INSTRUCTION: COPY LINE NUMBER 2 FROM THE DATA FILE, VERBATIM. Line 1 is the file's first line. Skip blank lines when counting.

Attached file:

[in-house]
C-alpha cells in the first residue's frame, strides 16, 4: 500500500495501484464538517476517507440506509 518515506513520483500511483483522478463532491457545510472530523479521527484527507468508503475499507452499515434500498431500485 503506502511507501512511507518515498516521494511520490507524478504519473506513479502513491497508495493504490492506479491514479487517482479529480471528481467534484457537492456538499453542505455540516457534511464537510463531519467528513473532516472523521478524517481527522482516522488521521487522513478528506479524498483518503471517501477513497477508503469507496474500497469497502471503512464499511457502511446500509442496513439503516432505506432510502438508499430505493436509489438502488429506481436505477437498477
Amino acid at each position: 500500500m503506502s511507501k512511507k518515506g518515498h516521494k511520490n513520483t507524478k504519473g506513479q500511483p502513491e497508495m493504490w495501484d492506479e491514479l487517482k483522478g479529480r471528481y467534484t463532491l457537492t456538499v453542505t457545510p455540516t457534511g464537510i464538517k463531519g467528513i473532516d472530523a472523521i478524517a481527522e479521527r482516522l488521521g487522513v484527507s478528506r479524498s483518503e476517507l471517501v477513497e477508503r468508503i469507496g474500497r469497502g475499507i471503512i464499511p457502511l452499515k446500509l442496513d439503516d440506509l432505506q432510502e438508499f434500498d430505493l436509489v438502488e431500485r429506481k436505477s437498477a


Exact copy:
C-alpha cells in the first residue's frame, strides 16, 4: 500500500495501484464538517476517507440506509 518515506513520483500511483483522478463532491457545510472530523479521527484527507468508503475499507452499515434500498431500485 503506502511507501512511507518515498516521494511520490507524478504519473506513479502513491497508495493504490492506479491514479487517482479529480471528481467534484457537492456538499453542505455540516457534511464537510463531519467528513473532516472523521478524517481527522482516522488521521487522513478528506479524498483518503471517501477513497477508503469507496474500497469497502471503512464499511457502511446500509442496513439503516432505506432510502438508499430505493436509489438502488429506481436505477437498477